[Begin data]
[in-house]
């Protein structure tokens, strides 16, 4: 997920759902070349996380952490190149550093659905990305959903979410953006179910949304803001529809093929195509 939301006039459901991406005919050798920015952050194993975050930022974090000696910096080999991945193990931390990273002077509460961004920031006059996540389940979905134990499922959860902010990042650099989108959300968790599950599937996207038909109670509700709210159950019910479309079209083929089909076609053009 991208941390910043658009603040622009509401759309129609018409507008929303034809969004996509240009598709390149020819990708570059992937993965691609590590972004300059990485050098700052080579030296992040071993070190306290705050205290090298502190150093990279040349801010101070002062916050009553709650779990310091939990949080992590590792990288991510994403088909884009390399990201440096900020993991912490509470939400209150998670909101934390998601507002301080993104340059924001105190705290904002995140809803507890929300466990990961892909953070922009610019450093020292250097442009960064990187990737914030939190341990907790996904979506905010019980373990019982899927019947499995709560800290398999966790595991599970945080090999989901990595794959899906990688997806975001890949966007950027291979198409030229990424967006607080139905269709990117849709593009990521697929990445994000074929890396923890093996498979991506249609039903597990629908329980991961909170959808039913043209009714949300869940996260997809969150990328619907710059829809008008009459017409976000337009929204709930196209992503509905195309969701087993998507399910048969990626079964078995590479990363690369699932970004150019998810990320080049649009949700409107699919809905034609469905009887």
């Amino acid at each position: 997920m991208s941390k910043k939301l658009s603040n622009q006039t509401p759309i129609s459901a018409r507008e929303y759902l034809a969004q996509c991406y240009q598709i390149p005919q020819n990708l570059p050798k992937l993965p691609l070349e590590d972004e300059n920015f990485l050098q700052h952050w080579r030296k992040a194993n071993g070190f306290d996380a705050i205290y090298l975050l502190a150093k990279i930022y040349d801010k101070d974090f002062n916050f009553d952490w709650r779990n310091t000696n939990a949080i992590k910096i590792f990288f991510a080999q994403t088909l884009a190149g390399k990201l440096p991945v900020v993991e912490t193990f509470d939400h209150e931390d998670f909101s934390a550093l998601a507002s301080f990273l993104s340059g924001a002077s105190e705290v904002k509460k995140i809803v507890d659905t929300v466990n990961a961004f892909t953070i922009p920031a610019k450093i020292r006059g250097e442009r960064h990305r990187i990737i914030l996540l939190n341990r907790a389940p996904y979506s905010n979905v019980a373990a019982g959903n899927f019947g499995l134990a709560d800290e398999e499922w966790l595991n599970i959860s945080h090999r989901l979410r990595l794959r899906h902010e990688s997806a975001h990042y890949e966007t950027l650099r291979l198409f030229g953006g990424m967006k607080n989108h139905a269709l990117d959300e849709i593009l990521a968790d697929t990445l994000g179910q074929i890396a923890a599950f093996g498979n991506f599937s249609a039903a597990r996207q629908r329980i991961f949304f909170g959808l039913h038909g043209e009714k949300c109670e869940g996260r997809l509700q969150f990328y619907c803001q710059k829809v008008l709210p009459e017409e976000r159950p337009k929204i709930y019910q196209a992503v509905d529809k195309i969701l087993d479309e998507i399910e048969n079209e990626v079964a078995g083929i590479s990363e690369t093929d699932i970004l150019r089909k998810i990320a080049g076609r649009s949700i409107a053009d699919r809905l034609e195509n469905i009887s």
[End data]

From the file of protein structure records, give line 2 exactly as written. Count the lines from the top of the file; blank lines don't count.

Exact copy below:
């Protein structure tokens, strides 16, 4: 997920759902070349996380952490190149550093659905990305959903979410953006179910949304803001529809093929195509 939301006039459901991406005919050798920015952050194993975050930022974090000696910096080999991945193990931390990273002077509460961004920031006059996540389940979905134990499922959860902010990042650099989108959300968790599950599937996207038909109670509700709210159950019910479309079209083929089909076609053009 991208941390910043658009603040622009509401759309129609018409507008929303034809969004996509240009598709390149020819990708570059992937993965691609590590972004300059990485050098700052080579030296992040071993070190306290705050205290090298502190150093990279040349801010101070002062916050009553709650779990310091939990949080992590590792990288991510994403088909884009390399990201440096900020993991912490509470939400209150998670909101934390998601507002301080993104340059924001105190705290904002995140809803507890929300466990990961892909953070922009610019450093020292250097442009960064990187990737914030939190341990907790996904979506905010019980373990019982899927019947499995709560800290398999966790595991599970945080090999989901990595794959899906990688997806975001890949966007950027291979198409030229990424967006607080139905269709990117849709593009990521697929990445994000074929890396923890093996498979991506249609039903597990629908329980991961909170959808039913043209009714949300869940996260997809969150990328619907710059829809008008009459017409976000337009929204709930196209992503509905195309969701087993998507399910048969990626079964078995590479990363690369699932970004150019998810990320080049649009949700409107699919809905034609469905009887």